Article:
I am literally in the middle of writing my mystery novel right now. Every day is spent squeezing in as many hours writing as I can. A quick lunch is good. When only a few more minutes spent prepping makes the meal really good . . . I’m a happy woman. My brain definitely needs some mid-morning fuel, along with more coffee, to keep writing for the following two hours or so before my kids get home from school.
So I’ve decided to share some of the particularly tasty lunch creations I occasionally invent. I try to keep inexpensive, squiggly blocks of ramen noodles on hand. If I’m really in a hurry I just cook the noodles and make a sauce with light miso (another pantry staple) dissolved in a bit of boiling water. It’s a warm, umami loaded meal for the bitterly cold winter days that have now arrived in Michigan. Yesterday I raided my refrigerator and came up with a slightly more sophisticated version of ramen with a bit of protein from the meat and egg along with a salty, sweet and slightly hot sauce. Of course, you can start with the noodles, egg and sauce then customize to your heart’s content. Add in some cooked chicken, cubed tofu or even leave it out. Adjust the sauce with more sriracha or maybe even a splash of rice wine vinegar or citrus juice. Some vegetables would be lovely, like a handful of frozen peas or bean sprouts added at the end along with the egg. A bit of sesame seeds and some green onion would’ve been delicious sprinkled on at the end. As you can see, it’s a rather homely dish made of brown on tan, but I thought it was very good.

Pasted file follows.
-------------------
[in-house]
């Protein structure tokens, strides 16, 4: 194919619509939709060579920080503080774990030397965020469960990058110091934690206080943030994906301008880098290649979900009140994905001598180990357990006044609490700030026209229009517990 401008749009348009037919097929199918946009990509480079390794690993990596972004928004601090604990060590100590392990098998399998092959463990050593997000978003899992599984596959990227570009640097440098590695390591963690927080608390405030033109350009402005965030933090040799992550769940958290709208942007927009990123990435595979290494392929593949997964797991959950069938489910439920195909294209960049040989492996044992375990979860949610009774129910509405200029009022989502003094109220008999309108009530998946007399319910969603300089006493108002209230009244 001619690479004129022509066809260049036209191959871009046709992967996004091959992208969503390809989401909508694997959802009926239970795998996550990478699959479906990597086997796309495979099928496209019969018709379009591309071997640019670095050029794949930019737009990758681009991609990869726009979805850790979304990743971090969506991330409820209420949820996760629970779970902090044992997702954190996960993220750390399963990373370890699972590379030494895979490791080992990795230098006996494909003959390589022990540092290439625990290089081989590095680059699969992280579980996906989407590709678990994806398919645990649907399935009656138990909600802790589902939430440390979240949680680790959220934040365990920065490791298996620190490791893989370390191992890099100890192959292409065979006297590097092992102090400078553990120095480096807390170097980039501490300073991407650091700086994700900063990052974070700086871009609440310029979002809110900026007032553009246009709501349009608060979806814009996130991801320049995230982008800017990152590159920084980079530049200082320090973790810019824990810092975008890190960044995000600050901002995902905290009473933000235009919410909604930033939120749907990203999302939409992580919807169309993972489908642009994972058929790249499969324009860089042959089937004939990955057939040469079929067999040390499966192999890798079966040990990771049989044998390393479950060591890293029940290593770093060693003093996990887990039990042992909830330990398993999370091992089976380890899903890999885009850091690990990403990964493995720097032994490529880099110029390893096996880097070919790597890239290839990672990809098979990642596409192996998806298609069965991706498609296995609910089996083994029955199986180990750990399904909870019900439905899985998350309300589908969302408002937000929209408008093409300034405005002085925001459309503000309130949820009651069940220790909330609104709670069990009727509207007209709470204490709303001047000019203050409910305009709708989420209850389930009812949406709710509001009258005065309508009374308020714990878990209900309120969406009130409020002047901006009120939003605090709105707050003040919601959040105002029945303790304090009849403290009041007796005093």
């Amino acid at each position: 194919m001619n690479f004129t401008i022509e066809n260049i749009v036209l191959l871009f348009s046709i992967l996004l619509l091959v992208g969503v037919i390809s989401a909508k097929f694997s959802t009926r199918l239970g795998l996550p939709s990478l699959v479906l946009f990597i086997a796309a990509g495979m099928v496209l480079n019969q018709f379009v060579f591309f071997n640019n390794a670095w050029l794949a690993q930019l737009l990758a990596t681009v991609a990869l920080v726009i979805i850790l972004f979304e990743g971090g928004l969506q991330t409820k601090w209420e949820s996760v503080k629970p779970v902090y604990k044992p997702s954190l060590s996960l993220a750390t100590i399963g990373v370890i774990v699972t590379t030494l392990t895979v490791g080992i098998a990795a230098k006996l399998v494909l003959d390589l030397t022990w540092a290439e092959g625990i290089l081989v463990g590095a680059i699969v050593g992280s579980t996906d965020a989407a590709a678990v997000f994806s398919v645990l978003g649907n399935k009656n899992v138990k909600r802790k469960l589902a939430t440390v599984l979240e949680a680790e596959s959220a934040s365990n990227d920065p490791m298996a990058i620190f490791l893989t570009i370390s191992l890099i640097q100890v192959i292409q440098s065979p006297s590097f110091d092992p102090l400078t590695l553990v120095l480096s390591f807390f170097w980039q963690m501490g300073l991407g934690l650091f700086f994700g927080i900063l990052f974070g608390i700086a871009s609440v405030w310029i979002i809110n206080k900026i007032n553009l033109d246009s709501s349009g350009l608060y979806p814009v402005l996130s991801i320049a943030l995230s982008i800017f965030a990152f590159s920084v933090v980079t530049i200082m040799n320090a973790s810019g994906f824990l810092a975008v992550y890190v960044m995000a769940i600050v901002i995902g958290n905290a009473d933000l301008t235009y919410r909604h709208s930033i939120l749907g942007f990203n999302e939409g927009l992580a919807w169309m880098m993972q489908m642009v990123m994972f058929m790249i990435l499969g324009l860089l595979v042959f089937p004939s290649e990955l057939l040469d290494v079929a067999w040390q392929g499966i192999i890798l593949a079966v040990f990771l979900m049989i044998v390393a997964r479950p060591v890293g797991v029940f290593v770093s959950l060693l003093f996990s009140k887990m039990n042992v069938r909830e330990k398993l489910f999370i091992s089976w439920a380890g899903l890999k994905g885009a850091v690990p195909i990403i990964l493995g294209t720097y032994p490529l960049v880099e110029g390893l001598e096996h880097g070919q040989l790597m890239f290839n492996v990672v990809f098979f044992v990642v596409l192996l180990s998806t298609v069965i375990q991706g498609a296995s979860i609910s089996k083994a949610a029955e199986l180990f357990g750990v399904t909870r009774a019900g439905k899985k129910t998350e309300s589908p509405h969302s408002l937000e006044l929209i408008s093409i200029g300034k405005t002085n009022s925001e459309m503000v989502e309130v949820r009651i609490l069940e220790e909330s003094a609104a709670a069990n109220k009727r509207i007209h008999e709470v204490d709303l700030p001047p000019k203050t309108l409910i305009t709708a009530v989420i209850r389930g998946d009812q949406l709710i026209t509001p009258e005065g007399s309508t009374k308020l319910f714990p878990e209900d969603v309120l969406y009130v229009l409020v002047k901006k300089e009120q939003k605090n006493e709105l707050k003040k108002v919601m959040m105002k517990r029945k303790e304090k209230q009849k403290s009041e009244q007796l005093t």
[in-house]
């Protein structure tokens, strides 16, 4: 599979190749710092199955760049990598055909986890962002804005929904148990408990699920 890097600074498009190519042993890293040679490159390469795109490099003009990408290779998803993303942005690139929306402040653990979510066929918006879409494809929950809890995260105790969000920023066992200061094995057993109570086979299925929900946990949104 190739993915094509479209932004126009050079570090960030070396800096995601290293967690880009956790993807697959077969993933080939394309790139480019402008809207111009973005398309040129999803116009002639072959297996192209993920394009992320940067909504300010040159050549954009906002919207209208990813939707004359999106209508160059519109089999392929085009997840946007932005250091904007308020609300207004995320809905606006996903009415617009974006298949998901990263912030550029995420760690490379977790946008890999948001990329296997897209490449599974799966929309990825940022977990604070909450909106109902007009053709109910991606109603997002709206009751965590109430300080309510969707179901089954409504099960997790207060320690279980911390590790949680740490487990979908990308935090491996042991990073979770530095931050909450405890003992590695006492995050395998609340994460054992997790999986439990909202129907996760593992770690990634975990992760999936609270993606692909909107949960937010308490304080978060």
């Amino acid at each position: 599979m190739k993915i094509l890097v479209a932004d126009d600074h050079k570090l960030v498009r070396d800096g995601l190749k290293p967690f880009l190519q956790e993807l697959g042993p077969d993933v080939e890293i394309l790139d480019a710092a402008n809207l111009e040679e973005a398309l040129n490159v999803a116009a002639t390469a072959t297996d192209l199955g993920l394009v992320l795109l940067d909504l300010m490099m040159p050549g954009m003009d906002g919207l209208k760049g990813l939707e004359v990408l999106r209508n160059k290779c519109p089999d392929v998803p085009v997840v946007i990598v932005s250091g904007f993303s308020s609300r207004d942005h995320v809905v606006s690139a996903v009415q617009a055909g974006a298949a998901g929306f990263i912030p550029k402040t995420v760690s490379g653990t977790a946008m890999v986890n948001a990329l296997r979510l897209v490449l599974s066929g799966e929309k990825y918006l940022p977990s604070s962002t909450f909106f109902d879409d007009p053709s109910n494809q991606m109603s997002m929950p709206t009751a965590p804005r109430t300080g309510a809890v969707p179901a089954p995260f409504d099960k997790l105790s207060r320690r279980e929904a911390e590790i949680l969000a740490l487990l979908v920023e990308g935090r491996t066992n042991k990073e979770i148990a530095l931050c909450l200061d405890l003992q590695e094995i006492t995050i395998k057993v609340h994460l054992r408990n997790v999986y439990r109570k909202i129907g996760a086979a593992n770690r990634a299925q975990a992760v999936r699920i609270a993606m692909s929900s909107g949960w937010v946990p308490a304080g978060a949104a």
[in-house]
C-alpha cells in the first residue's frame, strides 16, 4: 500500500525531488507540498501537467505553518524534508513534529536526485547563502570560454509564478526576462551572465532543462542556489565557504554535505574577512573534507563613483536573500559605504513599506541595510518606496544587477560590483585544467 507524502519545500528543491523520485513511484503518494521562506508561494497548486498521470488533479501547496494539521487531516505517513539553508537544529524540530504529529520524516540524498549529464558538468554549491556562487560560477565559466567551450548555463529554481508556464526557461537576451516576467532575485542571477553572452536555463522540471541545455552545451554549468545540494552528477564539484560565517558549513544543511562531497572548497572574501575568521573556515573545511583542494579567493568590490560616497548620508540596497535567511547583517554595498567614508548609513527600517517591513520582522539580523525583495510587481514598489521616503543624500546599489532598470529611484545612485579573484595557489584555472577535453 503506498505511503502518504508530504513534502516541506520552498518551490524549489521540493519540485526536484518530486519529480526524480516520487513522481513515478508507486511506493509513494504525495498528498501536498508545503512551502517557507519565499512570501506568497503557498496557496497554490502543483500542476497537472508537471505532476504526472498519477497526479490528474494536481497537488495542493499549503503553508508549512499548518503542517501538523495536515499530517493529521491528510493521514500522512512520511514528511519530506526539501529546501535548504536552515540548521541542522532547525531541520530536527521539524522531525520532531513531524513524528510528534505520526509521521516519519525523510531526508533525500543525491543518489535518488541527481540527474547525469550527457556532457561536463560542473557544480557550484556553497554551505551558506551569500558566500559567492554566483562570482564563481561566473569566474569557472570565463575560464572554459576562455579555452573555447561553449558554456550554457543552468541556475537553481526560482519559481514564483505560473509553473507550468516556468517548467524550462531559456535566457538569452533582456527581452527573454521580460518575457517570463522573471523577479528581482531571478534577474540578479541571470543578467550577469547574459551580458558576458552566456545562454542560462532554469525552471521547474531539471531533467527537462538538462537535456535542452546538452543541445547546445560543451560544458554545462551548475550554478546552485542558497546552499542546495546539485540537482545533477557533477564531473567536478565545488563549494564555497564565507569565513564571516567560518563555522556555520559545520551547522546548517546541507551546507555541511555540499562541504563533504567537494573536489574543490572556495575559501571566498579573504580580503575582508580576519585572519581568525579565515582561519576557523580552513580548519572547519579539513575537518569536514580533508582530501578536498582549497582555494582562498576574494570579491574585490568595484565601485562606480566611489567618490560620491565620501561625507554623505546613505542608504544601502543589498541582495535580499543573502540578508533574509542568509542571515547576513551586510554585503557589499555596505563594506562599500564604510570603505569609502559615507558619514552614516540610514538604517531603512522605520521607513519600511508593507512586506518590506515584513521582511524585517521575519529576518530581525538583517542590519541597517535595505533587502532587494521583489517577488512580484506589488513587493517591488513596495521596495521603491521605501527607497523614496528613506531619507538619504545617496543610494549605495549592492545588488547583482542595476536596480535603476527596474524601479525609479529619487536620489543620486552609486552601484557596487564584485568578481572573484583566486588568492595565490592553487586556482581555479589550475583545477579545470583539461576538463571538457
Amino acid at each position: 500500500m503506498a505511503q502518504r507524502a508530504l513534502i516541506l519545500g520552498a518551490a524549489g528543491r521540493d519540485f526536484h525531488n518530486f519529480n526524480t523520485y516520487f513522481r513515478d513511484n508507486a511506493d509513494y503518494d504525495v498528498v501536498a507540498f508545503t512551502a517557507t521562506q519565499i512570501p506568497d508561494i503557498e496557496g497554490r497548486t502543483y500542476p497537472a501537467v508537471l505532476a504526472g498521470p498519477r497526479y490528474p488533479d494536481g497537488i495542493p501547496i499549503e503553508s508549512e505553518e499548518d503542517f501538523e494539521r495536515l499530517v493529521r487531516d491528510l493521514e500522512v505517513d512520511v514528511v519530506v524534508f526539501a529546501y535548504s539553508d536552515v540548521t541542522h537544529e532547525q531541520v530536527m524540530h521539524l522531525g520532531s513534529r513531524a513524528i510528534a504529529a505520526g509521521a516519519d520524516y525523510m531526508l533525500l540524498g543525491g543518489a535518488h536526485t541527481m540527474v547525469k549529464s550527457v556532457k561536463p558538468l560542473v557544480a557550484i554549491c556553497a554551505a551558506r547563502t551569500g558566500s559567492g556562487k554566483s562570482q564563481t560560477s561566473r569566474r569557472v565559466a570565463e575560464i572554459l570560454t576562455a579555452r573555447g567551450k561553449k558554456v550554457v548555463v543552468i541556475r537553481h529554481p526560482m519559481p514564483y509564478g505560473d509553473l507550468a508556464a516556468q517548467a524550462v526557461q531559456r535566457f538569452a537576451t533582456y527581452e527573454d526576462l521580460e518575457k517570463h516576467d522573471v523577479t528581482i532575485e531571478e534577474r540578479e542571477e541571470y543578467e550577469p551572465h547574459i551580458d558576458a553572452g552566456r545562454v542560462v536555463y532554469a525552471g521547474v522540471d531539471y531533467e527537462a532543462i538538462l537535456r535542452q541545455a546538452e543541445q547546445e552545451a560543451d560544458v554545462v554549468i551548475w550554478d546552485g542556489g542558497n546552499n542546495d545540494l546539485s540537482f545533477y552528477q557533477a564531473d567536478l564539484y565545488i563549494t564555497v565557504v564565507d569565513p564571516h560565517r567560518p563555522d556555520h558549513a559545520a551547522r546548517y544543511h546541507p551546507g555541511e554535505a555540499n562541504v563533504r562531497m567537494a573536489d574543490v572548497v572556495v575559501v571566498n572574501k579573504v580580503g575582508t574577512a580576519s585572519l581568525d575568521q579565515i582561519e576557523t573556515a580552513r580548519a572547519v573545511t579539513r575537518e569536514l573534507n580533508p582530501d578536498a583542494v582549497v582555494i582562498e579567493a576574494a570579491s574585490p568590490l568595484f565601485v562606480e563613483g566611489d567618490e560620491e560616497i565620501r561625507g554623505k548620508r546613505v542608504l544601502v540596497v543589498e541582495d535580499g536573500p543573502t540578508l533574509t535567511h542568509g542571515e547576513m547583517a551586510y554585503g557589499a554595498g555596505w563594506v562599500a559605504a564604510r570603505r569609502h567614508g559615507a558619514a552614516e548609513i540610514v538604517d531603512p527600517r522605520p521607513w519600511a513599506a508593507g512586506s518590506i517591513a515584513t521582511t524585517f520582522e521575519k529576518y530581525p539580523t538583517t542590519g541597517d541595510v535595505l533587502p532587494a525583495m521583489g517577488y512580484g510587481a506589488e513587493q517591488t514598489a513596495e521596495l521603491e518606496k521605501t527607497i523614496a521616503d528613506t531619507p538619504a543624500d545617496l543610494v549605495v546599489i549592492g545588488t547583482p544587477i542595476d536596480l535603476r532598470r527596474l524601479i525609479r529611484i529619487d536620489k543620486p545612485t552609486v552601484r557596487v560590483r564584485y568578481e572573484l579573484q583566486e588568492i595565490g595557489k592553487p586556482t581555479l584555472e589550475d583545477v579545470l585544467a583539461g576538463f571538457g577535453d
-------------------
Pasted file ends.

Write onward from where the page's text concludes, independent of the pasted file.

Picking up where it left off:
How do you dress up ramen noodles?
- 1 - 3 oz. package ramen noodle soup (any flavor)
- 1 egg, beaten
- ½ cup cooked pork, finely chopped
- 1 T soy sauce
- 1 t oyster sauce
- 1 t brown sugar
- ½ t sriracha hot sauce
- ½ t toasted sesame oil
- Bring 2 cups of water to a boil in a small saucepan. Add ½ of the seasoning packet that comes with the noodles and the block of noodles, broken up a bit to make them easier to eat. Boil noodles for about 2 minutes, or until soft. In the meantime, combine the sauce ingredients in a small bowl. With a fork, quickly stir the noodles and drizzle the beaten egg into the swirling broth/noodles. Add the pork. Heat for another minute or until the meat is warm. Drain in a mesh strainer. Put in bowl and stir in sauce.
This post is part of Weekend Cooking at Beth Fish Reads